Car-free zones are to be introduced around some primary schools as part of a move to keep pupils safe.
Glasgow City Council said seven primary schools are to trial the temporary pedestrian areas for 18 months to improve road safety.
The areas will be traffic-free at certain times while pupils come and go.
The council said the plans followed complaints about dangerous driving and obstructive parking near schools, as well as environmental concerns.
So what schools will be affected?
The schools chosen to take part in the pilot, and the roads affected, are:
- Bankhead Primary School - Caldwell Avenue and Broadlie Drive
- Broomhill Primary School - Elmwood Avenue and Elmwood Lane
- Hillhead Primary School - Westbank Quadrant and Otago St, to junction with Gibson St
- Lourdes Primary School - access road from Berryknowes Road
- Our Lady of the Rosary Primary School - Lourdes Avenue
- St Blanes Primary School - Arrochar Drive
- Toryglen Primary School - Drumreoch Place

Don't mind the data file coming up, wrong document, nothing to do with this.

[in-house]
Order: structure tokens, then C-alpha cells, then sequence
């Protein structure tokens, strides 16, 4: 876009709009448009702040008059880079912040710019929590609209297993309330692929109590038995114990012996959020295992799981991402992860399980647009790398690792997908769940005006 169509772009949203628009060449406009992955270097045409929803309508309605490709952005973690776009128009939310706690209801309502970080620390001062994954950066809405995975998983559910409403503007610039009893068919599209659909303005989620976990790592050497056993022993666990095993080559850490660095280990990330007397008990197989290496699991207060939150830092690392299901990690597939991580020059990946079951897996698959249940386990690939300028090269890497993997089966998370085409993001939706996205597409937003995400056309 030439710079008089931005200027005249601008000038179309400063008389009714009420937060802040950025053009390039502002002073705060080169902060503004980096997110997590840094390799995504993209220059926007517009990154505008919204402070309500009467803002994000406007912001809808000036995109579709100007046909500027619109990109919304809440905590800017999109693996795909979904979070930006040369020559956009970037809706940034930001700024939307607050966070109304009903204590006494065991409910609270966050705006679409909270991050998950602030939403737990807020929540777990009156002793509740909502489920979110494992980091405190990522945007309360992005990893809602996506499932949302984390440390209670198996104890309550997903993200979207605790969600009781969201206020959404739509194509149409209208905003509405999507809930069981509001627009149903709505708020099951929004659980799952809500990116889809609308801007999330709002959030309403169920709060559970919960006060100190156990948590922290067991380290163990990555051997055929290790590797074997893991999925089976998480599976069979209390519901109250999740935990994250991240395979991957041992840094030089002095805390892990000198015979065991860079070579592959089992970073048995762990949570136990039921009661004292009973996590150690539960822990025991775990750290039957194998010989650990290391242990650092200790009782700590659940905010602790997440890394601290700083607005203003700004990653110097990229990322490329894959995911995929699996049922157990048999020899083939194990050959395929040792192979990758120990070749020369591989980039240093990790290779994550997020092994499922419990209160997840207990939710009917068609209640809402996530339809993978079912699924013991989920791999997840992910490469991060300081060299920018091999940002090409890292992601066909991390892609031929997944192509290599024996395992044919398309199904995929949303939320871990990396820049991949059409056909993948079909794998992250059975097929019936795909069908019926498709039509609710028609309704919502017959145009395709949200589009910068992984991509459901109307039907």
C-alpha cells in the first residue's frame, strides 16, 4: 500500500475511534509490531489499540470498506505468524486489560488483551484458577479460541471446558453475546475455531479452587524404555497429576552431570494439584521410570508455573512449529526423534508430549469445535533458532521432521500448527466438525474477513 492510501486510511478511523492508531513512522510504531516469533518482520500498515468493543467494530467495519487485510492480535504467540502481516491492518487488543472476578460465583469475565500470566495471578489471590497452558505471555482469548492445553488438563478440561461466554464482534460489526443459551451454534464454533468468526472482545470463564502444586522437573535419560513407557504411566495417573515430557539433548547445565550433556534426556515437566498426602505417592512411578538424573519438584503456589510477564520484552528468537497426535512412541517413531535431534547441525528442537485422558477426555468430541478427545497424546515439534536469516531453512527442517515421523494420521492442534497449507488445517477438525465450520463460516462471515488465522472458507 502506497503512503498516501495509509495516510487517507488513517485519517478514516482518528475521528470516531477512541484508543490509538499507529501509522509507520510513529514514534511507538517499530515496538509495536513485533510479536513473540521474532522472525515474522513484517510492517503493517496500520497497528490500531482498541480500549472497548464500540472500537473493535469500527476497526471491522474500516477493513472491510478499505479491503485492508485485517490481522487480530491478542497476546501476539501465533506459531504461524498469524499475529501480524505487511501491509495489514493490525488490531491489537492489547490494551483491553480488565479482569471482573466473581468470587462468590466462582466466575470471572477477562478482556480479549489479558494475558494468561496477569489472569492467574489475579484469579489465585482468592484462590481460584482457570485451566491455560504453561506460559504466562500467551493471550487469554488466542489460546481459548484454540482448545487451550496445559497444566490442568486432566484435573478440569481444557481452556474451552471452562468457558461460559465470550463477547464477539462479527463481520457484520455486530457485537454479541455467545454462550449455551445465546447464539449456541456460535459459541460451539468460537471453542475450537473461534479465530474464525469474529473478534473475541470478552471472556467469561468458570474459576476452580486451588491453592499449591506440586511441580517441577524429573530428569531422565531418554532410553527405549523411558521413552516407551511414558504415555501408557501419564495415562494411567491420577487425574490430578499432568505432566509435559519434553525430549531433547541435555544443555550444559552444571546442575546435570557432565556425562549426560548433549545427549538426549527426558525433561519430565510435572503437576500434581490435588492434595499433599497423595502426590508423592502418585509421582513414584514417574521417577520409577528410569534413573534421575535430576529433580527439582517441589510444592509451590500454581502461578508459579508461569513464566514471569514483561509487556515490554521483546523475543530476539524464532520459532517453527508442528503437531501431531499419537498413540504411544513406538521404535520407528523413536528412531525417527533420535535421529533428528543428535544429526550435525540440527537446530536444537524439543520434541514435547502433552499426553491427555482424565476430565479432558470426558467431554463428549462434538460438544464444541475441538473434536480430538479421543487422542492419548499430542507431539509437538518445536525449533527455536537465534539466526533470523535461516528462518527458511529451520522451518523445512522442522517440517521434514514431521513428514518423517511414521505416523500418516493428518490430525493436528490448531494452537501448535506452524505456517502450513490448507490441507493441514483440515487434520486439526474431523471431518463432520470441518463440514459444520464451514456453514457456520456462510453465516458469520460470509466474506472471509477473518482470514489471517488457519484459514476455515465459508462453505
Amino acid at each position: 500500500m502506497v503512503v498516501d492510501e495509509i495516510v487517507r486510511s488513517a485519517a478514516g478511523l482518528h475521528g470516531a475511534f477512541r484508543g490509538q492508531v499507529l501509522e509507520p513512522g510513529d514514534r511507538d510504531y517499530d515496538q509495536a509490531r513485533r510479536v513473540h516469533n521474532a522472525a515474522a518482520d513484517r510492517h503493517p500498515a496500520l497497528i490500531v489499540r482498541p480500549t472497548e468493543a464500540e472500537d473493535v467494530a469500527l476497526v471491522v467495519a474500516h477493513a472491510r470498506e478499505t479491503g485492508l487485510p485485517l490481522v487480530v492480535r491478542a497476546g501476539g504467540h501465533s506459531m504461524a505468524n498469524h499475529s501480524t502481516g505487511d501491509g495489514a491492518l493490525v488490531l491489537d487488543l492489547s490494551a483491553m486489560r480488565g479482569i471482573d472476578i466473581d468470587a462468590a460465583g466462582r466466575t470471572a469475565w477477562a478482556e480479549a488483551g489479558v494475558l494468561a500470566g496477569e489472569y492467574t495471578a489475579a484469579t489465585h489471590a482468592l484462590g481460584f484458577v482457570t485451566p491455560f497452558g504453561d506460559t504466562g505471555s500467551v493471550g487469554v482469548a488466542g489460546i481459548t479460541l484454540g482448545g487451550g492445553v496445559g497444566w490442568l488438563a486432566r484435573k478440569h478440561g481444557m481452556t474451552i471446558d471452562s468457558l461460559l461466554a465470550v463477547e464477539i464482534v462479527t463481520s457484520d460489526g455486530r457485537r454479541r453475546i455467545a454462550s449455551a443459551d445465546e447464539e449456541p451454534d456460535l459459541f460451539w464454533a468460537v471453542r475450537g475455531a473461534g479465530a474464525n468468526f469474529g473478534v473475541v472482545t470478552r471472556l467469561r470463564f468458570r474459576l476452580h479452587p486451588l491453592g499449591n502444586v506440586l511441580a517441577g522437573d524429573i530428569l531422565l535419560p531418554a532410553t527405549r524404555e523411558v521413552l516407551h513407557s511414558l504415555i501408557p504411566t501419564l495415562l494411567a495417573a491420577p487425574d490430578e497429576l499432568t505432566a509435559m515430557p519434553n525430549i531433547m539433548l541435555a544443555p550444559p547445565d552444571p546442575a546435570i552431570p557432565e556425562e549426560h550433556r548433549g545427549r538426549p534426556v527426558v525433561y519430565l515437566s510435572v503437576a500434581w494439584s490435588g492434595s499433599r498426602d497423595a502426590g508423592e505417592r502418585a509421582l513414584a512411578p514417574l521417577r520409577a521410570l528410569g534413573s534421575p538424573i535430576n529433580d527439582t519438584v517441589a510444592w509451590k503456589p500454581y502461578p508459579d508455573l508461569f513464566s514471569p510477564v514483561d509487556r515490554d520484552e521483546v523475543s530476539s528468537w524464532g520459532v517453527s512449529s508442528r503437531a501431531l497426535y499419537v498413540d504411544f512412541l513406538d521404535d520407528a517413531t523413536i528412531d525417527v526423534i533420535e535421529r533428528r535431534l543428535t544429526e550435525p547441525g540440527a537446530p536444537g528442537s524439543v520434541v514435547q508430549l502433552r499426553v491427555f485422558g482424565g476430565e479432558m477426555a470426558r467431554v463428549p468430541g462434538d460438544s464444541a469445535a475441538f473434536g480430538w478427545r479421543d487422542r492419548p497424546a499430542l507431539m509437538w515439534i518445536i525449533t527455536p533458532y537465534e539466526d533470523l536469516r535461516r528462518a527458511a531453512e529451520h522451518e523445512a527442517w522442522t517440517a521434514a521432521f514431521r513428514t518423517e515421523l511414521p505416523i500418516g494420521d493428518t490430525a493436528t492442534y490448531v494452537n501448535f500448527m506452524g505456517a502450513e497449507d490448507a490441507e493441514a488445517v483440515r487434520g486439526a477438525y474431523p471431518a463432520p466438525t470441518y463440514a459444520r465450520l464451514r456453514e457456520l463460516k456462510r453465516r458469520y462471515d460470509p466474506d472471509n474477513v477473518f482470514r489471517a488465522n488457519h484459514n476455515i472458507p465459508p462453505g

Complaints and concerns
The schools chosen have been selected because of a history of complaints about the pupils' safety on the surrounding roads, as well as having a high number of pupils travelling to school by car. A start date for the pilot has not been announced.
It is seeking views on the plans of parents, teachers, locals and council staff.
Councillor Chris Cunningham, convenor for education, said: "A number of initiatives have already tried to clamp down on poor driver behaviour, but problems that put children at risk still persist.
"In the circumstances we have to go one step further to protect our children. Car free zones outside schools can create safe spaces for young people at key points of the school day."
The school run around Scotland - journeys to school made by car:
- Inverclyde at 30.1%
- Glasgow - 30%
- Shetland - 30%
- East Renfrewshire - 30%.
- Dundee - 24.1%
- Aberdeen - 21.8%
- Edinburgh - 16.4%
Source: 'Tackling the School Run', Scottish government (2016)
Councillor Anna Richardson, convenor for sustainability, said: "Unfortunately, Glasgow currently has the highest rate of pupils being driven to school compared to the other cities in Scotland.
"This amount of traffic heading to the school clearly impacts on the wider environment and creates road safety risks at the school gate."
The council added that it would measure the success of the pilot on the speed of traffic near the schools, the numbers of children walking or cycling to school, and the level of congestion around the schools.